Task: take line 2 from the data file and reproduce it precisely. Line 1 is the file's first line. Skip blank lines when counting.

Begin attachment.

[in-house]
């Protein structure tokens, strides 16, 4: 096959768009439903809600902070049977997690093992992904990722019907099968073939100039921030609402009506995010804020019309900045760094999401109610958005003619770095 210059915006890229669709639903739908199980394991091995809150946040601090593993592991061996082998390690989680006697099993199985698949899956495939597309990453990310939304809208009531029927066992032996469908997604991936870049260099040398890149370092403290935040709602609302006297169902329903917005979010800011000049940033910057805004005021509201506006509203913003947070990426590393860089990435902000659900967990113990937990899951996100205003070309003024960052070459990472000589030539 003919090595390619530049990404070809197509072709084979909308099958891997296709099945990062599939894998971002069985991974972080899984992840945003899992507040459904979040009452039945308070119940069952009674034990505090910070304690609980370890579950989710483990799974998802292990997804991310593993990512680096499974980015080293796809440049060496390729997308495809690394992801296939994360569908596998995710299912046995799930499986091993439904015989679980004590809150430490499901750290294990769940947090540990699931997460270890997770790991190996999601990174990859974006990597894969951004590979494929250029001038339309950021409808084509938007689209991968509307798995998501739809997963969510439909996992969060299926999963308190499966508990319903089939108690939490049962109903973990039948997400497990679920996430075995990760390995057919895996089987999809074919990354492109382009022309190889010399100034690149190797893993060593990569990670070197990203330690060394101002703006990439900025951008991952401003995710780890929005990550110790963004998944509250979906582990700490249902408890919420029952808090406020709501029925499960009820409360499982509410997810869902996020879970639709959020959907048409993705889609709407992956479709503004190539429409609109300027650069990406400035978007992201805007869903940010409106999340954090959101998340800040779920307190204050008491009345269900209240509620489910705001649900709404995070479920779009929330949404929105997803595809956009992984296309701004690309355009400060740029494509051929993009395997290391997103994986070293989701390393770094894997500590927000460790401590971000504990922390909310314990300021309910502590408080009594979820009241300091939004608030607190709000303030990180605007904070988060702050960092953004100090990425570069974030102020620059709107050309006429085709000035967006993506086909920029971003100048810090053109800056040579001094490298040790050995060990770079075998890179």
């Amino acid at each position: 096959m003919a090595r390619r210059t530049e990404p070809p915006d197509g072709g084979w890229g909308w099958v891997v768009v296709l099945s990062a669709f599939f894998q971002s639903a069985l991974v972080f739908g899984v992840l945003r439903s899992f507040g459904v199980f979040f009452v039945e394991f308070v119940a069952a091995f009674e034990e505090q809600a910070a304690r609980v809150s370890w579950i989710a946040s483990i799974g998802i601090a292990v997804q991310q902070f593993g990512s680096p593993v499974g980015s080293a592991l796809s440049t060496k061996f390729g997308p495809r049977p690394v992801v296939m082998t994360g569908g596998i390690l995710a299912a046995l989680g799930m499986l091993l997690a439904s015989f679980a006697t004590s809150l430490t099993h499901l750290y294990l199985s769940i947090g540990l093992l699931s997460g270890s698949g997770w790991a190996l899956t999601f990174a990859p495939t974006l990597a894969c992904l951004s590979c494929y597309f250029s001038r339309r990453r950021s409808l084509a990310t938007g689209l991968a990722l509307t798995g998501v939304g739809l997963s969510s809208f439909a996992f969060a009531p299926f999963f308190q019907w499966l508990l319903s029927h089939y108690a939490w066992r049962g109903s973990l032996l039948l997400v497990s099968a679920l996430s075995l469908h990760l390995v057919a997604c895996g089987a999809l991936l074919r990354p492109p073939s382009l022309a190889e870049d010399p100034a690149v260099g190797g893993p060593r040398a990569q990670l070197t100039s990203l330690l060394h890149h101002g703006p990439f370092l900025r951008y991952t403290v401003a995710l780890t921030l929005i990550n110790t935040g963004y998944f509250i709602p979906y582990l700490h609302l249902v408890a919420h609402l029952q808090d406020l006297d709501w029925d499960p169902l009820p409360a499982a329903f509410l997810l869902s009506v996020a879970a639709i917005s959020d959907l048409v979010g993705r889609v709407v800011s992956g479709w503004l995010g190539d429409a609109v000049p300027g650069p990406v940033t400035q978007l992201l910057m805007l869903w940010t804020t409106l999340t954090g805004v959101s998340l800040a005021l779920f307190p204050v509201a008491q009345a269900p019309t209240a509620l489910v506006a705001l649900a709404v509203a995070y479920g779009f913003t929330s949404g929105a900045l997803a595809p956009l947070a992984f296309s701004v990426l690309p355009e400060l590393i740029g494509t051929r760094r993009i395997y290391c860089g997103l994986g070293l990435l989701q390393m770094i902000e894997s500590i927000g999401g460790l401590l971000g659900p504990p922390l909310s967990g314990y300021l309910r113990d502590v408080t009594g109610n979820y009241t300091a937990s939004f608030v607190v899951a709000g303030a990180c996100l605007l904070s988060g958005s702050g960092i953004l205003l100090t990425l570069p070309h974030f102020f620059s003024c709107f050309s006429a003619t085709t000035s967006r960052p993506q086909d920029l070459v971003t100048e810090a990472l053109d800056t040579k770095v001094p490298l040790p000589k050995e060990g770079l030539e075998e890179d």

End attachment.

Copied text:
């Protein structure tokens, strides 16, 4: 096959768009439903809600902070049977997690093992992904990722019907099968073939100039921030609402009506995010804020019309900045760094999401109610958005003619770095 210059915006890229669709639903739908199980394991091995809150946040601090593993592991061996082998390690989680006697099993199985698949899956495939597309990453990310939304809208009531029927066992032996469908997604991936870049260099040398890149370092403290935040709602609302006297169902329903917005979010800011000049940033910057805004005021509201506006509203913003947070990426590393860089990435902000659900967990113990937990899951996100205003070309003024960052070459990472000589030539 003919090595390619530049990404070809197509072709084979909308099958891997296709099945990062599939894998971002069985991974972080899984992840945003899992507040459904979040009452039945308070119940069952009674034990505090910070304690609980370890579950989710483990799974998802292990997804991310593993990512680096499974980015080293796809440049060496390729997308495809690394992801296939994360569908596998995710299912046995799930499986091993439904015989679980004590809150430490499901750290294990769940947090540990699931997460270890997770790991190996999601990174990859974006990597894969951004590979494929250029001038339309950021409808084509938007689209991968509307798995998501739809997963969510439909996992969060299926999963308190499966508990319903089939108690939490049962109903973990039948997400497990679920996430075995990760390995057919895996089987999809074919990354492109382009022309190889010399100034690149190797893993060593990569990670070197990203330690060394101002703006990439900025951008991952401003995710780890929005990550110790963004998944509250979906582990700490249902408890919420029952808090406020709501029925499960009820409360499982509410997810869902996020879970639709959020959907048409993705889609709407992956479709503004190539429409609109300027650069990406400035978007992201805007869903940010409106999340954090959101998340800040779920307190204050008491009345269900209240509620489910705001649900709404995070479920779009929330949404929105997803595809956009992984296309701004690309355009400060740029494509051929993009395997290391997103994986070293989701390393770094894997500590927000460790401590971000504990922390909310314990300021309910502590408080009594979820009241300091939004608030607190709000303030990180605007904070988060702050960092953004100090990425570069974030102020620059709107050309006429085709000035967006993506086909920029971003100048810090053109800056040579001094490298040790050995060990770079075998890179």